Because Sensory Percussion is extremely velocity-sensitive, if your drums are vibrating sympathetically, it can sometimes be detected as low velocity hits. If your velocity I/O settings are set somewhat linearly, then these sympathetic misfires are usually not a problem: it's really just the electronic sounds vibrating sympathetically with the acoustic object they are receiving input from.

A screenshot of the mini-view of a Hardware Input's threshold panel with low velocity hits registering.

In the image above, low velocity hits are registered, but will be played back at a low volume.

Where this sympathetic vibration becomes a problem is:

  1. If you have extreme velocity I/O settings.
  2. If you have very intentional sound design elements like a chord sequencer that shouldn't be activated accidentally.

A screenshot of an extreme velocity I/O setting with low velocity hits registering at almost full scale.

In the image above, even quiet cross-talk will cause a full scale hit to be played through any module receiving input from this hardware input. A setting like this should be avoided in almost all cases, since it's not likely you'll want every single sound in your set to not respond to velocity changes.

A screenshot of a velocity I/O panel (with a fairly loud setting) on a drum pads controller.

If you do want some elements in your set to not be velocity sensitive, you can use the velocity threshold panel at the module level.

Using velocity thresholding to add intentionality to your sets

Velocity-Thresholded Chord Sequences

A screenshot of a velocity I/O panel set to ignore quiet hits on a sequencer module containing chord samples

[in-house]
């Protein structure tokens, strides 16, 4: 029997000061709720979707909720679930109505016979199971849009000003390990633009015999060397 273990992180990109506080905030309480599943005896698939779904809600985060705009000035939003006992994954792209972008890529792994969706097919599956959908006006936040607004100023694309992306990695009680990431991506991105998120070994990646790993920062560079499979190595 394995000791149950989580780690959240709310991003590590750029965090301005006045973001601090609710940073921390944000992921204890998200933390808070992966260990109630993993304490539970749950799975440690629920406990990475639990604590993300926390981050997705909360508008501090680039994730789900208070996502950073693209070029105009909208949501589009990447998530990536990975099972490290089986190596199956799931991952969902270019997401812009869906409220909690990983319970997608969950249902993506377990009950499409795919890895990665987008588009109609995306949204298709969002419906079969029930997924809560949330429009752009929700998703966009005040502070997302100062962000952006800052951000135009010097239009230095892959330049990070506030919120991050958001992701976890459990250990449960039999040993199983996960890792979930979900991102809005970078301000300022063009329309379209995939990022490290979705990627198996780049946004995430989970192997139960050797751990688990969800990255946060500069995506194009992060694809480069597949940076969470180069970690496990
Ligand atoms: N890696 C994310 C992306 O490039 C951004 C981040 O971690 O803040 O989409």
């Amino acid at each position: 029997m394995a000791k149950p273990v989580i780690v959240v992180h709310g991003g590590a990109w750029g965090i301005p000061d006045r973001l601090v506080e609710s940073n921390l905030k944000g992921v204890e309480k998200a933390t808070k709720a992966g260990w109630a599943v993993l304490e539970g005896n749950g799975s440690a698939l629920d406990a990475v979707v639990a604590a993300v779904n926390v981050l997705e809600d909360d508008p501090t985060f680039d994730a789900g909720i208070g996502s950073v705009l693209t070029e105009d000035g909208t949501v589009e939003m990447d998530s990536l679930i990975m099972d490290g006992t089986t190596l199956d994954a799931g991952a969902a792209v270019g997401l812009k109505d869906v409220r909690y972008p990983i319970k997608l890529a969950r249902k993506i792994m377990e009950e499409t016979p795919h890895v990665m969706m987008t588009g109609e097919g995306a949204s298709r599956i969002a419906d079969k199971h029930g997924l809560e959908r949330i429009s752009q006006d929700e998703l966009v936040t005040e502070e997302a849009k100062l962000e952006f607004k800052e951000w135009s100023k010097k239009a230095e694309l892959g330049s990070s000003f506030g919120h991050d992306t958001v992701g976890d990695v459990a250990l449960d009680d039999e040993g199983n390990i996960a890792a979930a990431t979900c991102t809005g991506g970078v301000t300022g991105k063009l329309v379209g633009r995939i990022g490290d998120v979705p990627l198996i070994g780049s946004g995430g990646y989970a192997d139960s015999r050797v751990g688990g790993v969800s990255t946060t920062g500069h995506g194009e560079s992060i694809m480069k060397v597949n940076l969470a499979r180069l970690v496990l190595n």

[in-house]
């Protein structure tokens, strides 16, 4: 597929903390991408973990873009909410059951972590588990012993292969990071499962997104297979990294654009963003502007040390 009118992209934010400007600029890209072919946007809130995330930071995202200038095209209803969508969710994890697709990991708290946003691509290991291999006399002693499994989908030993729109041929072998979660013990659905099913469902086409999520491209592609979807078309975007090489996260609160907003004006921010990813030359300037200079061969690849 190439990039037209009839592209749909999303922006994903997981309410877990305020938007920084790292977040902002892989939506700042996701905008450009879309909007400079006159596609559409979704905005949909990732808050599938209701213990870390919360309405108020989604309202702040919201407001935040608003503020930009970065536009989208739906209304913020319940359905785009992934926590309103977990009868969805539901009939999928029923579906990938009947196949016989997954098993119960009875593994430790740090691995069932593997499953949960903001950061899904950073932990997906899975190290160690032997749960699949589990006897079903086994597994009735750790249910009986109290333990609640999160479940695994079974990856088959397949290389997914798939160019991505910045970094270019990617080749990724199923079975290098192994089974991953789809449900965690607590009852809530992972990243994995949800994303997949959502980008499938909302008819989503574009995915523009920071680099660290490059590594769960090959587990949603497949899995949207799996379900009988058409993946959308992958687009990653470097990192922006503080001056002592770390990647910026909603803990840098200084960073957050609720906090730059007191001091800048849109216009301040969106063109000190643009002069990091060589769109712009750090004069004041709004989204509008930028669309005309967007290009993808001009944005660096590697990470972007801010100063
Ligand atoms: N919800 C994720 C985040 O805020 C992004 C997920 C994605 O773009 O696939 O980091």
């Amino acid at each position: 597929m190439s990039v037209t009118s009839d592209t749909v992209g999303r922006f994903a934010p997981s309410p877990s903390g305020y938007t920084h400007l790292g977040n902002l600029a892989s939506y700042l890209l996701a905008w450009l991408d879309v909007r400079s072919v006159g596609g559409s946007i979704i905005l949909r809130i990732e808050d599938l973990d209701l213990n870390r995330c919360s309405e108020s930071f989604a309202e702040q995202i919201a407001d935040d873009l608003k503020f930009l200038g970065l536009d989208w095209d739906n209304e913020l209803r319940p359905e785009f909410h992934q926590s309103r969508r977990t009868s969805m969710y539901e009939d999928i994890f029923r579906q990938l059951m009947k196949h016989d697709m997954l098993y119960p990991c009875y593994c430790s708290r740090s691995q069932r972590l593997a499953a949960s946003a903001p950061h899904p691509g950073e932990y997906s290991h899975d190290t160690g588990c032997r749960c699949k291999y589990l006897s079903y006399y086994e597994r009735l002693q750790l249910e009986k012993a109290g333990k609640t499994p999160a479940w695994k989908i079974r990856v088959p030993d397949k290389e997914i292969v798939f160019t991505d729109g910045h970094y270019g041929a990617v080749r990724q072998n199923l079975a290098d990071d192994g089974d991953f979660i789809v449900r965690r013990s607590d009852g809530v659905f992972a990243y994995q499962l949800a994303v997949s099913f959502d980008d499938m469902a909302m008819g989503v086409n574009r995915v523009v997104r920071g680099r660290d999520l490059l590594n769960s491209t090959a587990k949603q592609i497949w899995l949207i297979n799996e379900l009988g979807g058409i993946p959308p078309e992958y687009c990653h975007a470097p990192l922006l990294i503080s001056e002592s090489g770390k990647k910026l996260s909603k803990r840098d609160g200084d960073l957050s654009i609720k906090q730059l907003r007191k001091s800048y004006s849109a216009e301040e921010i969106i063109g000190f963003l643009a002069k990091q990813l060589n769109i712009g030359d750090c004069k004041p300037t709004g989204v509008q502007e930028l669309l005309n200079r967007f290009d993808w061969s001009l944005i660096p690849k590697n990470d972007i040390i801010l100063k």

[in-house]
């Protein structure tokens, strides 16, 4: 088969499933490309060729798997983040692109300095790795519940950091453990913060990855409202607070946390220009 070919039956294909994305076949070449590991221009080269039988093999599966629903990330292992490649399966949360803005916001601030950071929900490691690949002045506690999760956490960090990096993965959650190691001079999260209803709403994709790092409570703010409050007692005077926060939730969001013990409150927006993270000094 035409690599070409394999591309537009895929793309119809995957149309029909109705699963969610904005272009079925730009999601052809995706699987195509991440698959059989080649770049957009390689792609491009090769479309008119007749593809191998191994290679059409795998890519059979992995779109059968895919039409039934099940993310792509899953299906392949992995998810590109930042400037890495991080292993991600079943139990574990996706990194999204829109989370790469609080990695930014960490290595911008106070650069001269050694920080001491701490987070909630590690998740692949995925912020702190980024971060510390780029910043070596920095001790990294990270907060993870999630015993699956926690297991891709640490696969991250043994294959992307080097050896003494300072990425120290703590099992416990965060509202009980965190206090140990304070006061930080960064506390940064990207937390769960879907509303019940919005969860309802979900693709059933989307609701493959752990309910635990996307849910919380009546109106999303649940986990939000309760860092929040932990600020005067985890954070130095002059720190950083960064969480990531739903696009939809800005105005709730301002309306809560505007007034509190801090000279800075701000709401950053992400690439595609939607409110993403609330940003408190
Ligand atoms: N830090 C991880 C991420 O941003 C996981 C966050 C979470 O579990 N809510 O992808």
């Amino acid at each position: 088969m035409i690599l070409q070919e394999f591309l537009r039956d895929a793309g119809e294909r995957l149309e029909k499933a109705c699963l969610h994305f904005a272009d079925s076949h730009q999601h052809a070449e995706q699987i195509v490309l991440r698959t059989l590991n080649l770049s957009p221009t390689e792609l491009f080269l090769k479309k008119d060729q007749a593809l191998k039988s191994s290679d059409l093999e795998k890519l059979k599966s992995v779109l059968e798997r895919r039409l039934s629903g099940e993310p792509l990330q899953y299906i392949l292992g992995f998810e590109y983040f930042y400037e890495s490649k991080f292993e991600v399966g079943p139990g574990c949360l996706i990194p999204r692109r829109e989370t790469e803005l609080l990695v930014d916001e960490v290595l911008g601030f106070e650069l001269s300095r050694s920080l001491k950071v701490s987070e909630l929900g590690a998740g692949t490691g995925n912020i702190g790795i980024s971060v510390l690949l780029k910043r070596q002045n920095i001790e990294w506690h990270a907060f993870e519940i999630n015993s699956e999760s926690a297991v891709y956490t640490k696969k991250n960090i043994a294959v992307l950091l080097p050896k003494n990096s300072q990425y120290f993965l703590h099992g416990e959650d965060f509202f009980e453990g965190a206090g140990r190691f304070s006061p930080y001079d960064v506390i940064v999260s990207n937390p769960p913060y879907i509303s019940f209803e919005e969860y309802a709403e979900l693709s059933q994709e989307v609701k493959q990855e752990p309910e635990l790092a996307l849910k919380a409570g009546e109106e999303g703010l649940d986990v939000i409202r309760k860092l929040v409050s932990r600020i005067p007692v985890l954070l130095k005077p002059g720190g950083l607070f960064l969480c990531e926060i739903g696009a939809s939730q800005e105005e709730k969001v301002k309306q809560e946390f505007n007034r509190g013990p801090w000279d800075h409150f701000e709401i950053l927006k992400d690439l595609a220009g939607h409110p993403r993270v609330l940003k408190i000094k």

If you have a chord sequence or some other rich textural sound that you want to intentionally perform (and never have it fire off by accident), then velocity thresholding is a great solution.

Every generator and controller in Sensory Percussion has a velocity I/O panel. If you are creating a velocity-thresholded chord sequence, it's best to set a high threshold at the sequencer level, before the individual samplers, so they are all synced to the same velocity threshold.

Velocity-thresholded toggle assignments

You can toggle FX on and off with velocity controllers assigned to FX mute buttons, which is a pretty cool sound design technique. To do this, simply right click on the mute button and select "assign." When the assignment panel pops up, select "velocity" for the assignment input, and "toggle" for the assignment type.

A screenshot of the assignment popup with the velocity threshold slider highlighted

You can then adjust the assignment's velocity threshold using the slider pictured above.

It's generally best to add at least a bit of velocity thresholding to the assignment, so that accidental hits don't switch the effect on/off. Dragging the leftmost slider handle to the right makes it so that you have to hit harder to activate the toggle. Now you have a thresholded toggle assignment used to turn on and off an effect with intentional hits!